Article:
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Citation for Introduction

Citation styles are based on the Chicago Manual of Style, 15th Ed., and the MLA Style Manual, 2nd Ed..

MLA

Senior, Donald , Gail R. O'Day and David Petersen. "Psalm 151." In The Access Bible. Oxford Biblical Studies Online. Sep 21, 2019. <http://www.oxfordbiblicalcstudies.com/article/book/obso-9780195282191/obso-9780195282191-chapterFrontMatter-60>.

Chicago

Senior, Donald , Gail R. O'Day and David Petersen. "Psalm 151." In The Access Bible. Oxford Biblical Studies Online, http://www.oxfordbiblicalcstudies.com/article/book/obso-9780195282191/obso-9780195282191-chapterFrontMatter-60 (accessed Sep 21, 2019).

Psalm 151 - Introduction

Neither a song of praise nor a prayer as are most of the 150 psalms (to which the number in the superscription apparently refers; see note a), it purports to be David's autobiographical reflection. The NRSV translation is based on a Greek text, and the poem appears following Psalm 150 in some Greek and late Syriac * manuscripts. That the psalm was composed in Hebrew is suggested by the discovery of a Hebrew text of Psalm 151 at Qumran in the Dead Sea Scrolls. The Hebrew version is longer and more complex than the Greek version. The poem has been dated as early as the sixth century BCE, but it was probably written considerably later.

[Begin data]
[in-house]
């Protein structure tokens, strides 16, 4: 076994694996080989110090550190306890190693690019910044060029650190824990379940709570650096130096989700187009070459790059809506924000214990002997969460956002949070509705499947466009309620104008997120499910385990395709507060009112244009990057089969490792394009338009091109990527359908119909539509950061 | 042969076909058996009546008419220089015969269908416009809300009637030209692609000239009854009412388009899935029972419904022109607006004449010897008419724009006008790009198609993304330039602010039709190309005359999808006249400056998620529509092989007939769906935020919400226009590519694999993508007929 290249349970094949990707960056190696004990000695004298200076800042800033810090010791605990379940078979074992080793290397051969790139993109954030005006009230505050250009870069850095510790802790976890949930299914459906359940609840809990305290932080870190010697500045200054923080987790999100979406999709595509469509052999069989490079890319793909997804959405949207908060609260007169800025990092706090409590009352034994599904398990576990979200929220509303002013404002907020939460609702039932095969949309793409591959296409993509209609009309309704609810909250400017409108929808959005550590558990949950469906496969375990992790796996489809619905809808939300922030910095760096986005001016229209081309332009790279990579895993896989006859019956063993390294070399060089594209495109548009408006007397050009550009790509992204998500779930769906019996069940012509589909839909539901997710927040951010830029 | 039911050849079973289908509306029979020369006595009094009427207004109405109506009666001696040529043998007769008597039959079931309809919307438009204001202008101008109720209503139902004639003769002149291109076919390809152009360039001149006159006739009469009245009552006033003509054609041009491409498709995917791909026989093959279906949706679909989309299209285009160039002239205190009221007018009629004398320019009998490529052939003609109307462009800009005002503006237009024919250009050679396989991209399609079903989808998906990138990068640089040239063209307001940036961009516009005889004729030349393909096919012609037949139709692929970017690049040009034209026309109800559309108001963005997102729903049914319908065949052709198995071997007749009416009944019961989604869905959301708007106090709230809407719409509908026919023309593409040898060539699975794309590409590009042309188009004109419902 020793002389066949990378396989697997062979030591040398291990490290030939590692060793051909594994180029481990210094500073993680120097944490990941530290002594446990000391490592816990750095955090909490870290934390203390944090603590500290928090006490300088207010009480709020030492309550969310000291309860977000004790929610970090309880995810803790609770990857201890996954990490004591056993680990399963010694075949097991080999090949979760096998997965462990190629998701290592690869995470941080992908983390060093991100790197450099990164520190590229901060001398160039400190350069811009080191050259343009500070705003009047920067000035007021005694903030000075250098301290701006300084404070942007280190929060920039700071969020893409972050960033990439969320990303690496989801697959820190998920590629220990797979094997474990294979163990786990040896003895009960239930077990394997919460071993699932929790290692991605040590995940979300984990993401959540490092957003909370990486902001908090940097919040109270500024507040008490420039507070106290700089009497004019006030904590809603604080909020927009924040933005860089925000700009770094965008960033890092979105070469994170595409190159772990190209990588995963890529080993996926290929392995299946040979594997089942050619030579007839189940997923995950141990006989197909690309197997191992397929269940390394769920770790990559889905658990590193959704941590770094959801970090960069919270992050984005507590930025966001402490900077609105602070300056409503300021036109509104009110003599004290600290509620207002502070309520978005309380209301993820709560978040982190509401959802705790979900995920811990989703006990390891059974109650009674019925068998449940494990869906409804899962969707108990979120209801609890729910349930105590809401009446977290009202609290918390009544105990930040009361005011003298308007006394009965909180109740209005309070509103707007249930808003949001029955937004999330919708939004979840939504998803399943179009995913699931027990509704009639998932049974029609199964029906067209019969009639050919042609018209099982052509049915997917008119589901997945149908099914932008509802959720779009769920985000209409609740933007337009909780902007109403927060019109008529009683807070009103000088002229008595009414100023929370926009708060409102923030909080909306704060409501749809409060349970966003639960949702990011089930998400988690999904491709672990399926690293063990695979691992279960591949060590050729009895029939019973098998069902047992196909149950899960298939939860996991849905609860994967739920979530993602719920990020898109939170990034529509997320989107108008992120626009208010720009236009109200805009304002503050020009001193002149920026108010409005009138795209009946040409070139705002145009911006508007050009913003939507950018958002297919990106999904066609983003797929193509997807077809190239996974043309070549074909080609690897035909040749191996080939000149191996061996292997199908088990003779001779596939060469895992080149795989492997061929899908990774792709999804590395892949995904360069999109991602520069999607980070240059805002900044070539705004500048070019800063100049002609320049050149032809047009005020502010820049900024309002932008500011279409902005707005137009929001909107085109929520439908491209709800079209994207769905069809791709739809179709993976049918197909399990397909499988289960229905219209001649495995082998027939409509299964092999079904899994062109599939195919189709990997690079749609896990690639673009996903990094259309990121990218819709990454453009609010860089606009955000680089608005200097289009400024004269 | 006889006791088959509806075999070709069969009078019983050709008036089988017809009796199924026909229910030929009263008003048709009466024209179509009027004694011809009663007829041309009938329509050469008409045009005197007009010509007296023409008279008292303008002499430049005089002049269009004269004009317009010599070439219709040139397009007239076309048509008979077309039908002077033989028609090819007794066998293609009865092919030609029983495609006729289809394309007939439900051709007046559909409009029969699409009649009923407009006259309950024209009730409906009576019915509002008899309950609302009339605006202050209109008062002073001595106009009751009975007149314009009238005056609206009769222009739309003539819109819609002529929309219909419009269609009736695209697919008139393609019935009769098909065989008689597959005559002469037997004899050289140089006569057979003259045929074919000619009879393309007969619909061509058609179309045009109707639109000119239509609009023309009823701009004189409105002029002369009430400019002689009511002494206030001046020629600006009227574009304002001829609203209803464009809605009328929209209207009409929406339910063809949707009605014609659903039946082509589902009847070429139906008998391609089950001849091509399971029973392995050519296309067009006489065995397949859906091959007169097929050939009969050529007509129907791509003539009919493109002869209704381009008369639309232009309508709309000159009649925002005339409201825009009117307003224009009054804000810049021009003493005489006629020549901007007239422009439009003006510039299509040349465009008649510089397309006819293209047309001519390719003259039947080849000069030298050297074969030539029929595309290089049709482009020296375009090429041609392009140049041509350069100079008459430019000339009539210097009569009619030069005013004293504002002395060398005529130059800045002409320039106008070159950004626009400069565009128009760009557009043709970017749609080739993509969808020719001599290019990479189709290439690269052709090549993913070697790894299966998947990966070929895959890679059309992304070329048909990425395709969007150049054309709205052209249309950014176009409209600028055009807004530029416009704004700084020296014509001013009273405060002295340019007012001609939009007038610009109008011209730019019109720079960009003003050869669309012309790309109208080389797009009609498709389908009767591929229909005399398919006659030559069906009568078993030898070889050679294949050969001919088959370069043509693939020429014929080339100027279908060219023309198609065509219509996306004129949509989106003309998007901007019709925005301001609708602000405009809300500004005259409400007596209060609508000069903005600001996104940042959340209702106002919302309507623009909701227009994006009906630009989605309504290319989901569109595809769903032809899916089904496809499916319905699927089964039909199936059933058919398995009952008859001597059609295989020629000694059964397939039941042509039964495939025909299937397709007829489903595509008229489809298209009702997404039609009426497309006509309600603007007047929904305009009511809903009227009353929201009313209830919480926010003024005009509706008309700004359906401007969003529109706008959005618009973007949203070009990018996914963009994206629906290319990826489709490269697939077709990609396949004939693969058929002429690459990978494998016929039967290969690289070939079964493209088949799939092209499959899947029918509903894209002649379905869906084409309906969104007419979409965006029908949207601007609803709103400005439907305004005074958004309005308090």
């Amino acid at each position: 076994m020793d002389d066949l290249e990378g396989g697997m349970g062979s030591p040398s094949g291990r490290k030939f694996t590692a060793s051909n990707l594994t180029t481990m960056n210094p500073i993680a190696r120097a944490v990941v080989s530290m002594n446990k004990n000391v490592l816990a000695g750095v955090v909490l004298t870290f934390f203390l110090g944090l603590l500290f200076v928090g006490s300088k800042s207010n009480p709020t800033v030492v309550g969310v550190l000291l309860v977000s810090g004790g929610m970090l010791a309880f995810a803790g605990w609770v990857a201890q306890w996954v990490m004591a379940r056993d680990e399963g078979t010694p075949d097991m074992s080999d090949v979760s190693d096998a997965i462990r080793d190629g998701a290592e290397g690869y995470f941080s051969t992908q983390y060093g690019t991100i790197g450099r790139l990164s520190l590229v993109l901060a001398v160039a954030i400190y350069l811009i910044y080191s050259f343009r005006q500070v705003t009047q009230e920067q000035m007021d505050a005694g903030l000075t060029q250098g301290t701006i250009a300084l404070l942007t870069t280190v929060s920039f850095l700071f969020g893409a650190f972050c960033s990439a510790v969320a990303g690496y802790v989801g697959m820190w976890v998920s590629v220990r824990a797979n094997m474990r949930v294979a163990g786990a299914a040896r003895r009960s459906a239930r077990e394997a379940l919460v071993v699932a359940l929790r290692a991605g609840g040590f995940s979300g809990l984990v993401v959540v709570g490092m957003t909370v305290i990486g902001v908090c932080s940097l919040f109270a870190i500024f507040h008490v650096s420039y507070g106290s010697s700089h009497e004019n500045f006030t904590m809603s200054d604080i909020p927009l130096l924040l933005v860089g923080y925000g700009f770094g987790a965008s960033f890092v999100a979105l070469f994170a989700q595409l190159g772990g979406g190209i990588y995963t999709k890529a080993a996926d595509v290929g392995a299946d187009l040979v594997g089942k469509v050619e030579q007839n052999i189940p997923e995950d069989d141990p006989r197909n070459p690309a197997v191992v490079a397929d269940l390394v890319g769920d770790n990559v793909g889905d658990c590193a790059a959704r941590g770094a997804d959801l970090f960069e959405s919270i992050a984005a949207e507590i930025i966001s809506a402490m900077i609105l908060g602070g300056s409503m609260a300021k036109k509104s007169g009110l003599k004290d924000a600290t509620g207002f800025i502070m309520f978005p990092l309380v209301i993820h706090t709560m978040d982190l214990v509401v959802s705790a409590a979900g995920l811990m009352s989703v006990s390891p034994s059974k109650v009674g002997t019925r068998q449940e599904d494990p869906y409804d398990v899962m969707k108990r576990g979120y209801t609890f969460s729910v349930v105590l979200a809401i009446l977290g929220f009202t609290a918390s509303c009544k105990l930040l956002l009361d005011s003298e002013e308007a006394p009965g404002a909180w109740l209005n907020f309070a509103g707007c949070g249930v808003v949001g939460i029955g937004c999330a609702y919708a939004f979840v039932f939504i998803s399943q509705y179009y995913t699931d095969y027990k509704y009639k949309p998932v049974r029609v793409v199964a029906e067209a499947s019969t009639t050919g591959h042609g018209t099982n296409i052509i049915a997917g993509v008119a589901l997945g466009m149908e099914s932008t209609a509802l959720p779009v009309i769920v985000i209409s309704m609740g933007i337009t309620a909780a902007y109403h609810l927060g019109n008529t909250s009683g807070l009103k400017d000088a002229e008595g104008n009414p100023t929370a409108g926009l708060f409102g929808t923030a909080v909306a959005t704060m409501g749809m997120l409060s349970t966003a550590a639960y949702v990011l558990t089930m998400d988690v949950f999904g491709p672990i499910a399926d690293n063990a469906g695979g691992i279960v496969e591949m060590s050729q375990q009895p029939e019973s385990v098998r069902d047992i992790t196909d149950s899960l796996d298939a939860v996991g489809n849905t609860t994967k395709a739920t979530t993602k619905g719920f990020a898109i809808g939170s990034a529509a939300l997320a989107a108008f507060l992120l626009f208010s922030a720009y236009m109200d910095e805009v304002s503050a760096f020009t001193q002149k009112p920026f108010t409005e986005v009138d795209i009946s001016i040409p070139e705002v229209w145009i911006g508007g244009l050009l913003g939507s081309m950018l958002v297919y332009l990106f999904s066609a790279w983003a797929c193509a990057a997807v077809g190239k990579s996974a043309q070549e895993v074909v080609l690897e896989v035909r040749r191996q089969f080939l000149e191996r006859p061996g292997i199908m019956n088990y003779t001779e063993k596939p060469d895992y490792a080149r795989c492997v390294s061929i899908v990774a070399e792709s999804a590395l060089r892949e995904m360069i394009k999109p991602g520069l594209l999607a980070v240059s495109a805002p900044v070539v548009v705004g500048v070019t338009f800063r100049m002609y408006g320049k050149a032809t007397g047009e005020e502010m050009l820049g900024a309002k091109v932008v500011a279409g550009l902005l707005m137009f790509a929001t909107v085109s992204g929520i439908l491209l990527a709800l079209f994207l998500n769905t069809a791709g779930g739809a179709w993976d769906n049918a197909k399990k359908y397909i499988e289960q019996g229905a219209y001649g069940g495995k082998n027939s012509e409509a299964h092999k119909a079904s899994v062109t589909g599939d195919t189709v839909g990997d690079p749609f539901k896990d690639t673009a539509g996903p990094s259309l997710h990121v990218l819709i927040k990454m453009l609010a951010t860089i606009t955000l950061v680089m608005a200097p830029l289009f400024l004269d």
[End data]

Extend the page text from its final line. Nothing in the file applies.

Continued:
Because the date, authorship, and circumstances of origin are unknown, it is impossible to say anything specific about the historical and social contexts of Psalm 151. In general terms, it offers evidence of the piety that led earlier editors to attribute seventy-three psalms to David, including the association of thriteen psalms with specific episodes in David's life.

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